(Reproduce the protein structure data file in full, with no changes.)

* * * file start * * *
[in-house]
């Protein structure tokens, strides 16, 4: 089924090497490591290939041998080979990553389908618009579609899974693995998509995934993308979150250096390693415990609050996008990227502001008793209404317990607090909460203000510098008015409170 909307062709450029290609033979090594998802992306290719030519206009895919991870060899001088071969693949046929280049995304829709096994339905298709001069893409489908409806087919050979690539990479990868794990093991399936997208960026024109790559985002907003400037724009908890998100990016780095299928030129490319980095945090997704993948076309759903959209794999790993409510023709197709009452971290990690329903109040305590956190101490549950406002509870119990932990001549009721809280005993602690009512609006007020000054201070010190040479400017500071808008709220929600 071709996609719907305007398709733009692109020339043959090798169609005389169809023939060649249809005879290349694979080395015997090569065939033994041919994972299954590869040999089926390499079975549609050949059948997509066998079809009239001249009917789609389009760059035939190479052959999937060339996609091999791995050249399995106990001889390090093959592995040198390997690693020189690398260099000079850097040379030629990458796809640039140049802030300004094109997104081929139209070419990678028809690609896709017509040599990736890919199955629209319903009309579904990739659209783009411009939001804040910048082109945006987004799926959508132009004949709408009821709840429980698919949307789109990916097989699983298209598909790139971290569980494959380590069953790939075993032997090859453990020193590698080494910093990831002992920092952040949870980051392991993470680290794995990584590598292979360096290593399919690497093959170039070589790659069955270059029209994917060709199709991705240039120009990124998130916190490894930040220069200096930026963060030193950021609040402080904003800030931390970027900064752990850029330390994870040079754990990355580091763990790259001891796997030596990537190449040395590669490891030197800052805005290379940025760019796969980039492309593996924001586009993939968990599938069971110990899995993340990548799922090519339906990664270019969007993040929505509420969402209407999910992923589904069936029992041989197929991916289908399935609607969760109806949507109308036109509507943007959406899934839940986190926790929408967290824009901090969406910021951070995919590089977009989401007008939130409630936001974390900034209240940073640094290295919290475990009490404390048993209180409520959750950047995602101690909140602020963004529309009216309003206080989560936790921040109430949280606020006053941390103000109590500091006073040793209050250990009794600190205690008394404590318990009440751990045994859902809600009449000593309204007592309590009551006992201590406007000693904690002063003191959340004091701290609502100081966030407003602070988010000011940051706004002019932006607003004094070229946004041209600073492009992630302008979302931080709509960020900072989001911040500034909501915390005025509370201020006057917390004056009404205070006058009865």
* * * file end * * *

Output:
[in-house]
């Protein structure tokens, strides 16, 4: 089924090497490591290939041998080979990553389908618009579609899974693995998509995934993308979150250096390693415990609050996008990227502001008793209404317990607090909460203000510098008015409170 909307062709450029290609033979090594998802992306290719030519206009895919991870060899001088071969693949046929280049995304829709096994339905298709001069893409489908409806087919050979690539990479990868794990093991399936997208960026024109790559985002907003400037724009908890998100990016780095299928030129490319980095945090997704993948076309759903959209794999790993409510023709197709009452971290990690329903109040305590956190101490549950406002509870119990932990001549009721809280005993602690009512609006007020000054201070010190040479400017500071808008709220929600 071709996609719907305007398709733009692109020339043959090798169609005389169809023939060649249809005879290349694979080395015997090569065939033994041919994972299954590869040999089926390499079975549609050949059948997509066998079809009239001249009917789609389009760059035939190479052959999937060339996609091999791995050249399995106990001889390090093959592995040198390997690693020189690398260099000079850097040379030629990458796809640039140049802030300004094109997104081929139209070419990678028809690609896709017509040599990736890919199955629209319903009309579904990739659209783009411009939001804040910048082109945006987004799926959508132009004949709408009821709840429980698919949307789109990916097989699983298209598909790139971290569980494959380590069953790939075993032997090859453990020193590698080494910093990831002992920092952040949870980051392991993470680290794995990584590598292979360096290593399919690497093959170039070589790659069955270059029209994917060709199709991705240039120009990124998130916190490894930040220069200096930026963060030193950021609040402080904003800030931390970027900064752990850029330390994870040079754990990355580091763990790259001891796997030596990537190449040395590669490891030197800052805005290379940025760019796969980039492309593996924001586009993939968990599938069971110990899995993340990548799922090519339906990664270019969007993040929505509420969402209407999910992923589904069936029992041989197929991916289908399935609607969760109806949507109308036109509507943007959406899934839940986190926790929408967290824009901090969406910021951070995919590089977009989401007008939130409630936001974390900034209240940073640094290295919290475990009490404390048993209180409520959750950047995602101690909140602020963004529309009216309003206080989560936790921040109430949280606020006053941390103000109590500091006073040793209050250990009794600190205690008394404590318990009440751990045994859902809600009449000593309204007592309590009551006992201590406007000693904690002063003191959340004091701290609502100081966030407003602070988010000011940051706004002019932006607003004094070229946004041209600073492009992630302008979302931080709509960020900072989001911040500034909501915390005025509370201020006057917390004056009404205070006058009865």